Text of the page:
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Terre Blanche, Provence

Terre Blanche, Provence
Terre Blanche, Provence

By Richard West
My wife travels monthly to Kiev for work. Two hundred miles east a war rages that has claimed almost 3,000 lives and driven almost half a million Ukrainians toward the west. She was in Kiev when the Malaysian passenger jet was shot down by Russian separatists. Obviously it is an ongoing anxiety-ridden, stressful part of her life. World-class relaxation is needed.

It’s called Terre Blanche.

It is a 750-acre fenced-and-gated resort estate tucked up in the Provencal hills, 35 miles northwest of Cannes, about an hour from the airport in Nice: 115 private villas, two 18-hole golf courses, a heated infinity pool, four restaurants, a 35,000 square-foot spa, tennis courts…lots to do but, for us, it personified the Italian saying, “bella costa far niente,” it is beautiful to do nothing. Not exactly Tolkien’s Mordor.

Once settled in our villa, we wandered the paths, surrounded by jasmine and lavender, mimosa and rosemary, perfumemorying the day, mapping our way from pleasure to pleasure. Aha, Le Tousco Grill, a table-groaning buffet with a taste of the region’s most famous product, the local rose, finest in the world. The rose of choice? Terres des Amour Euses with a bouquet of “gooseberry, mango, and peach.” As always, I only tasted rose wine. Nearby the infinity pool, rentable cabanas, the kid’s pool, and a Jacuzzi.

Terrace of Faventia restaurant, Terre Blanche, Provence
Terrace of Faventia restaurant, Terre Blanche, Provence

After a rest and up the path to dinner we noticed some of the 220 pieces of modern art truffled around the resort, a Jim Dine; Dubuffet’s “L’Arbre biplane, version II”; Cesar Baldaccini’s bird at the entrance of Le Faventia, our fine dining destination for Michelin two-star chef Yannick Franques six-course eatarama.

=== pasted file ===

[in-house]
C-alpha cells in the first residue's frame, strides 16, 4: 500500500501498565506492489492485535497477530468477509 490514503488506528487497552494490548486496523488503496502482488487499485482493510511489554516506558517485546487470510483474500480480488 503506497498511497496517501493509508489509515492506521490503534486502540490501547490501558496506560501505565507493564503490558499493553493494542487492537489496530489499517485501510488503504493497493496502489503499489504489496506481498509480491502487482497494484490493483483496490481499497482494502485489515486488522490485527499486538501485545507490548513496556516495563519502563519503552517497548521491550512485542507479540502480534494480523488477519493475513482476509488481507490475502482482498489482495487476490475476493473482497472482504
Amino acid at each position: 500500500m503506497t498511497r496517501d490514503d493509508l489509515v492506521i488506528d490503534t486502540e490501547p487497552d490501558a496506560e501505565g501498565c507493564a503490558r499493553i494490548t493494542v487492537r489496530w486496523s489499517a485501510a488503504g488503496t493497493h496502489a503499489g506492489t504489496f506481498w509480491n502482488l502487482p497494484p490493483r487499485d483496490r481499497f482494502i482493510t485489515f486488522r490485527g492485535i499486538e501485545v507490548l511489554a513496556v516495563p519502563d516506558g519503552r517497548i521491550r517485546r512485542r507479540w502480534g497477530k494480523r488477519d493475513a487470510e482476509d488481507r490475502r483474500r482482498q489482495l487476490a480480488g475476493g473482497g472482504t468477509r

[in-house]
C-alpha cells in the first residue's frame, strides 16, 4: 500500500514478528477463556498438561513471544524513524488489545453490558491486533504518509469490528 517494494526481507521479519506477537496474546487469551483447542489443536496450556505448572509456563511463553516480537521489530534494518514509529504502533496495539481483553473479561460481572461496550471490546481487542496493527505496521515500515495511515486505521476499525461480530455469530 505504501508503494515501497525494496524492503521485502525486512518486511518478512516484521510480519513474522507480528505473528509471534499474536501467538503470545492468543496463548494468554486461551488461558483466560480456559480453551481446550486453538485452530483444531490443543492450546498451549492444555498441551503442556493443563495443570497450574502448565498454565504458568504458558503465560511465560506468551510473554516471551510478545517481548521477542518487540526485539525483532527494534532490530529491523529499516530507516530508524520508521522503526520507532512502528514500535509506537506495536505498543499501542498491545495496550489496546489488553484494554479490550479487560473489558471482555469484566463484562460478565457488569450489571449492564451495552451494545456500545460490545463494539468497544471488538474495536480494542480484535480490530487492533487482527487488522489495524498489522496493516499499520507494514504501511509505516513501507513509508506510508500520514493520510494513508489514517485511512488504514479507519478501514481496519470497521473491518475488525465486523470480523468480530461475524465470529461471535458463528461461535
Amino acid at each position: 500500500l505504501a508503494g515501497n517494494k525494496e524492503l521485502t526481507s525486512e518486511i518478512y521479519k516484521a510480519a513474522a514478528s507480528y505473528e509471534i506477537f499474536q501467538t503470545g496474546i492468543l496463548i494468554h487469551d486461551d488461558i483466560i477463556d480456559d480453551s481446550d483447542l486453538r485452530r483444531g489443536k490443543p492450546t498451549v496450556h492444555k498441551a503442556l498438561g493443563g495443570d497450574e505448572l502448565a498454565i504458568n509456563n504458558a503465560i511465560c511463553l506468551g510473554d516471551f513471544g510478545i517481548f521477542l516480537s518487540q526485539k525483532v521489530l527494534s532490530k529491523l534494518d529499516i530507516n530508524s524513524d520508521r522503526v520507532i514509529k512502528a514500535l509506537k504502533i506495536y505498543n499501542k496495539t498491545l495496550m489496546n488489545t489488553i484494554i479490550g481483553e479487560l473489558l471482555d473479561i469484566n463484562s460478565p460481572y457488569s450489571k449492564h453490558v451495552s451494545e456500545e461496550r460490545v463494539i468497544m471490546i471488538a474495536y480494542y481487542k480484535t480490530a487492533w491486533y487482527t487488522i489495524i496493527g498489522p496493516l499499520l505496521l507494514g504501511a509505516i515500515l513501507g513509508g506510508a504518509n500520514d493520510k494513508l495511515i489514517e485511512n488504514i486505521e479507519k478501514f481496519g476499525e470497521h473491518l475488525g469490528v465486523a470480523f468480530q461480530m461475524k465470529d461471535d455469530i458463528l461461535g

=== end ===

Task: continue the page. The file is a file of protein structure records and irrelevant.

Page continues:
With wine parings explained by young Alexander Pauget, one of the world’s most animated, enthusiastic sommeliers. A remarkable performance without once slipping into the usual wine snob’s fatuous “it’s a naïve Burgundy without any breeding, but I think you’ll be amused by its presumption” jabber.
 
And the food? I recall the olive oil-fennel confit in a magnetized cup set in tilted saucer; the octopus with eel shavings and Japanese seaweed; a pigeon breast…the rest a culinary blur. The days of wine and cirrhosis. No surprise if we exuded a pate de fois gras faint gas for the rest of our stay.
 
Terre Blanche’s notable attractions are the golf facilities for those who disagree with Sir Arthur Conan Doyle’s brother-in-law who quipped about the game, “It’s unsportsmanlike to hit a sitting ball.” Hitting the ball is very much the point here, not only around the two gorgeous courses, but improving the skills at the Albatros Golf Performance Center; the putting and approach greens; and at the training/fitness Leadbetter Academy.

Infinity pool at Terre Blanche, Provence
Infinity pool at Terre Blanche, Provence

Terre Blanche was named “Golf Resort Of The Year-Europe” last year and will host the French Riviera Masters tourney, October 3-5.
 
Our mission was total relaxation so we left le vie sportive behind and followed the Italian’s advice of nothing doing. That didn’t mean not having things done to us: a masterly massage at the spa by head rubdowner, Etienne Demblans (but no Hot Stones Caress or Silk Revelation); sol-searching while being served lunch and drinks in our poolside cabana, the periodically delivered fruity ices especially nectariferous ; reading while watching gliders across the hills over the medieval towns of Fayence and Tourrettes.
 
Everything at Terre Blanche spoke to Baudelaire’s “luxe, calme et volupte,” luxury, peace, and sensuous indulgence. Relaxation? When leaving I felt sure even the earth’s rotation had slowed.
 
Terre Blanche Hotel Spa Golf Resort
3100 Route de Bagnols-en-Foret
Reservations: +33 (0)4 94 39 36 00
www.terre-blanche.com

 

 Richard West spent nine years as a writer and senior editor at Texas Monthly before moving to New York to write for New York and Newsweek. Since then, he’s had a distinguished career as a freelance writer. West was awarded the National Magazine Award for Reporting in 1980 and is a member of Texas Arts & Letters. He lives in Amsterdam.

Richard West spent nine years as a writer and senior editor at Texas Monthly before moving to New York to write for New York and Newsweek. Since then, he’s had a distinguished career as a freelance writer. West was awarded the National Magazine Award for Reporting in 1980 and is a member of Texas Arts & Letters. He lives in Amsterdam.
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